efficiency of the market refers to thespeed at which the disparate prices converge.Engaging in arbitrage can be lucrative, but it does not come without risk. Perhaps the biggest risk is the potential for rapid fluctuations in market prices. For example, the spread between twomarkets can fluctuate during the time required for the transactions themselves. In cases where prices fluctuate rapidly, would-be arbitrageurs can actually lose money.
There are basically two types of arbitrage
. One is two-way arbitrage and the other is three-way arbitrage. The more popular of the two is the two-way forex arbitrage.In the international market the currency is expressed in the form AAA/BBB. AAA denotes the price of one unit of the currency which the trader wishes to trade and it refers the base currency.While BBB is international three-letter code 0f the counter currency. For instance, when thevalue of EUR/USD is 1.4015, it means 1 euro = 1.4015 dollar.If the speculator is shrewd and has a deeper understanding of the forex market, then he can makeuse of this opportunity to make big profits. Forex arbitrage transactions are quite easy once youunderstand the method by which the business is conducted.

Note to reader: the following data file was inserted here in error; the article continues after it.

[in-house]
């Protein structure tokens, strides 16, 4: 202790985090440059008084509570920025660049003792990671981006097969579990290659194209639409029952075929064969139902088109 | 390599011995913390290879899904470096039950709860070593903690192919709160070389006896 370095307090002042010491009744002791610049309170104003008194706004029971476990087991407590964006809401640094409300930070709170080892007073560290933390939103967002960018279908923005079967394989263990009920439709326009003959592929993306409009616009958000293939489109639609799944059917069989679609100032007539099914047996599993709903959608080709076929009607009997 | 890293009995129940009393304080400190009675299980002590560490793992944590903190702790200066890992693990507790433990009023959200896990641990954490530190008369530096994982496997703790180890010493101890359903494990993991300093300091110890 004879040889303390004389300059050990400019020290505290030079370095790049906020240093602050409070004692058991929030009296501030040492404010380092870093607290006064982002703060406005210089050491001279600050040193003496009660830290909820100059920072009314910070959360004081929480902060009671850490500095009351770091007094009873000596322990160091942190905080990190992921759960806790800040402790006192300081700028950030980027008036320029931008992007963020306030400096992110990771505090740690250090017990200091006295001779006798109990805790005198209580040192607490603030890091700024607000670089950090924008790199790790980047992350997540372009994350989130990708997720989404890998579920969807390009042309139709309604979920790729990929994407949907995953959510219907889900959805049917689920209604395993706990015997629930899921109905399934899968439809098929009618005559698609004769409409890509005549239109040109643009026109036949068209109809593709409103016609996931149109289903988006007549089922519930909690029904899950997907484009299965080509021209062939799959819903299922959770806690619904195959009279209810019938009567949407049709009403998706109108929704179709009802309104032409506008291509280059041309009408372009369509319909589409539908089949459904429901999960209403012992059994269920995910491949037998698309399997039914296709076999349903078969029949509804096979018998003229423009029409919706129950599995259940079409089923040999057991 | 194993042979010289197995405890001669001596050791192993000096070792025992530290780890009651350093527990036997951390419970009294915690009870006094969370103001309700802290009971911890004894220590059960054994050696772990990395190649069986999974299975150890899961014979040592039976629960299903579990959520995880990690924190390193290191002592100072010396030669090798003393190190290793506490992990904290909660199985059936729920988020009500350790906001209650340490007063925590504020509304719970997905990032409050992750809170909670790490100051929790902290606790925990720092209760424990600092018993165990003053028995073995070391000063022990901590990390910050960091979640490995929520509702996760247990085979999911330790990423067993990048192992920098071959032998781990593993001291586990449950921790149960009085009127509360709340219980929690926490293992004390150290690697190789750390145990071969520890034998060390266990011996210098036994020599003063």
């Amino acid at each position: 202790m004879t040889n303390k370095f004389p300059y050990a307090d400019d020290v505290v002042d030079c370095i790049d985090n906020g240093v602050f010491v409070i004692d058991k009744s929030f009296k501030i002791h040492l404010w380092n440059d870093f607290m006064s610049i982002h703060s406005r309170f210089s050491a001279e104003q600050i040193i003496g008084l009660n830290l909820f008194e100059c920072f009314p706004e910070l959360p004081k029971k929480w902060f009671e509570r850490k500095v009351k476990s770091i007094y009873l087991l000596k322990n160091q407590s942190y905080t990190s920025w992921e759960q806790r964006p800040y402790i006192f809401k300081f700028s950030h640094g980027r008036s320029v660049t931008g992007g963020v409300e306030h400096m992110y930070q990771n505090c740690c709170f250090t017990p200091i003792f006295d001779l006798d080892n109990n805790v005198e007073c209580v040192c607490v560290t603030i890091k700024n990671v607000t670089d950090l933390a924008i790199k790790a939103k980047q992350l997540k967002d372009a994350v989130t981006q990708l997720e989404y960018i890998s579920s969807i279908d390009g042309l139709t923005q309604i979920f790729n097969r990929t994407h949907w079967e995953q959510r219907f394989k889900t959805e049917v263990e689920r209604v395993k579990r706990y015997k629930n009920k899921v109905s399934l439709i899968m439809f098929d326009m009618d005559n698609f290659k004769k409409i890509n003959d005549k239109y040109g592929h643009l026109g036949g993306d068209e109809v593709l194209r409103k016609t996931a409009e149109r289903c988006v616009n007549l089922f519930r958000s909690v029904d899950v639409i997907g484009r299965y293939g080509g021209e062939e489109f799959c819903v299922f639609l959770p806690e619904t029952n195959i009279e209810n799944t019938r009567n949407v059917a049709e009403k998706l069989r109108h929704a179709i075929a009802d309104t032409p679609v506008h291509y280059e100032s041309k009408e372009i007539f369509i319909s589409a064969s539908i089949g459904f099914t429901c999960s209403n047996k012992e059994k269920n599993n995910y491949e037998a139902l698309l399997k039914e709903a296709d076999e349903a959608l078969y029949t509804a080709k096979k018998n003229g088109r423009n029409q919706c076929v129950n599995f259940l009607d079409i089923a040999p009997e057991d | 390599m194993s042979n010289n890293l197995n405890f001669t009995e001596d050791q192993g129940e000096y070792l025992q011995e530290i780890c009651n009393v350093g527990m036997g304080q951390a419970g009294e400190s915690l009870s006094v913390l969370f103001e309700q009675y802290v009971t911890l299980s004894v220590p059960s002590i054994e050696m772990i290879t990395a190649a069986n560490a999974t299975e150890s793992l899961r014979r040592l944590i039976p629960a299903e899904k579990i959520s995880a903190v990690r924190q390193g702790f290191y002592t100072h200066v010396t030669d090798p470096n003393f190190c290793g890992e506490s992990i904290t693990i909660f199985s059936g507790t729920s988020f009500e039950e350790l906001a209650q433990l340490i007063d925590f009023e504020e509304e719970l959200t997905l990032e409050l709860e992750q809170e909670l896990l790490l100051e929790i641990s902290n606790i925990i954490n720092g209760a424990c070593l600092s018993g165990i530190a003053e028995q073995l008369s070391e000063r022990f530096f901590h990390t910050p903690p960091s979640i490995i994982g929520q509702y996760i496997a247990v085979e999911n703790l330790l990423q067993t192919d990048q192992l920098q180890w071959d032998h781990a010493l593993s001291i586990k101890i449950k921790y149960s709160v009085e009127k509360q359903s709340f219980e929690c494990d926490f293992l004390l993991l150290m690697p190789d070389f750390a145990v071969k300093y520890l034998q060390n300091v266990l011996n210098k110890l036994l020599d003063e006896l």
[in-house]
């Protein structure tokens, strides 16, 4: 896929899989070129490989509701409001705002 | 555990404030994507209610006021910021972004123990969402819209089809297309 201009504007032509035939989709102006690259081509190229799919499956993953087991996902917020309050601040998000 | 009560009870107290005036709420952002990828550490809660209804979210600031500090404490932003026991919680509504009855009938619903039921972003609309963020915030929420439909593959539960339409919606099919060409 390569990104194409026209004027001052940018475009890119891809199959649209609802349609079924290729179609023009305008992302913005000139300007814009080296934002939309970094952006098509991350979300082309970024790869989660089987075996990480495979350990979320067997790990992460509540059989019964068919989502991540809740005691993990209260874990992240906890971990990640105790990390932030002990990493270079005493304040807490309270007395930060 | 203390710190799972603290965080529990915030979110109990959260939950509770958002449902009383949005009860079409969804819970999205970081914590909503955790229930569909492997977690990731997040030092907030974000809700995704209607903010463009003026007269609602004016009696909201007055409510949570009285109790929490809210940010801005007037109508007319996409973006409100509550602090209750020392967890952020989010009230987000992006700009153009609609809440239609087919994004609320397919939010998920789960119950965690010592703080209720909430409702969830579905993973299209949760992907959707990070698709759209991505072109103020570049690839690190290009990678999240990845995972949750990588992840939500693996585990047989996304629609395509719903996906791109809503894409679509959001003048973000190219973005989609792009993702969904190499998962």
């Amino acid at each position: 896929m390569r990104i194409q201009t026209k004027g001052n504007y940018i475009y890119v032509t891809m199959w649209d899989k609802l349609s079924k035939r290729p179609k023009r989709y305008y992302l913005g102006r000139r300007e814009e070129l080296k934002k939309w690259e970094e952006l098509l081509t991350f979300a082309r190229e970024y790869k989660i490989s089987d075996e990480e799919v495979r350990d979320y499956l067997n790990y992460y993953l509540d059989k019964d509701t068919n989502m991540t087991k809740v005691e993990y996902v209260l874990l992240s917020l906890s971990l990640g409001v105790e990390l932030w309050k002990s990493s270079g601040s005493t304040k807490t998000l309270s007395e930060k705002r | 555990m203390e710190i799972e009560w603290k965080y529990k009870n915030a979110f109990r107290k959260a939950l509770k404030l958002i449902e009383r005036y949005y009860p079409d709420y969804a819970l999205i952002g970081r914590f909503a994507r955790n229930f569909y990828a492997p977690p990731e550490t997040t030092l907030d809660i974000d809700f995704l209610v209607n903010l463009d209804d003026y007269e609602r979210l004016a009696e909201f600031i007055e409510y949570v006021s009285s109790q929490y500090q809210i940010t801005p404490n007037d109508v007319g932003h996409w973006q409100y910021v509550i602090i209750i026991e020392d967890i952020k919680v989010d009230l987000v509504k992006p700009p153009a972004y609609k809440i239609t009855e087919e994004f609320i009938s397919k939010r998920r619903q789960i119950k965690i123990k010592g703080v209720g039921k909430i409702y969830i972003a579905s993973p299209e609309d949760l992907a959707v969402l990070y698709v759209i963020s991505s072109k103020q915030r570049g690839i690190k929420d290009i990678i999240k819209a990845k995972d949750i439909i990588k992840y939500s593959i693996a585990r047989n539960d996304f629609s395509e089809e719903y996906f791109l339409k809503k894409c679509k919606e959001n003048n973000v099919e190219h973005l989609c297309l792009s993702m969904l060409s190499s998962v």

For instance,the exchange rates of EUR/USD = 0.652, EUR/GBP = 1.312 and USD/GBP =2.012. You can buy around 326100 Euros with $500,000. Using the Euros you buyapproximately 248420 Pounds which is sold for approximately $500,043 and thereby earning asmall profit of $43.To make a large profit on triangular arbitrage you should be ready to invest a large amount anddeal with trustworthy brokers.Arbitrage is one of the strategies of forex trading. To make a substantial income out of thisstrategy you need to make an enormous amount of investment. Though theoretically it isconsidered to be risk free, in reality it is not the case. You should enter into this transaction onlyif you have deeper understanding of forex market. Hence, it would be wise not to devote muchtime in looking out for arbitrage opportunities. However, forex arbitrage is a rare opportunity andif it comes your way, then grab it without any hesitation.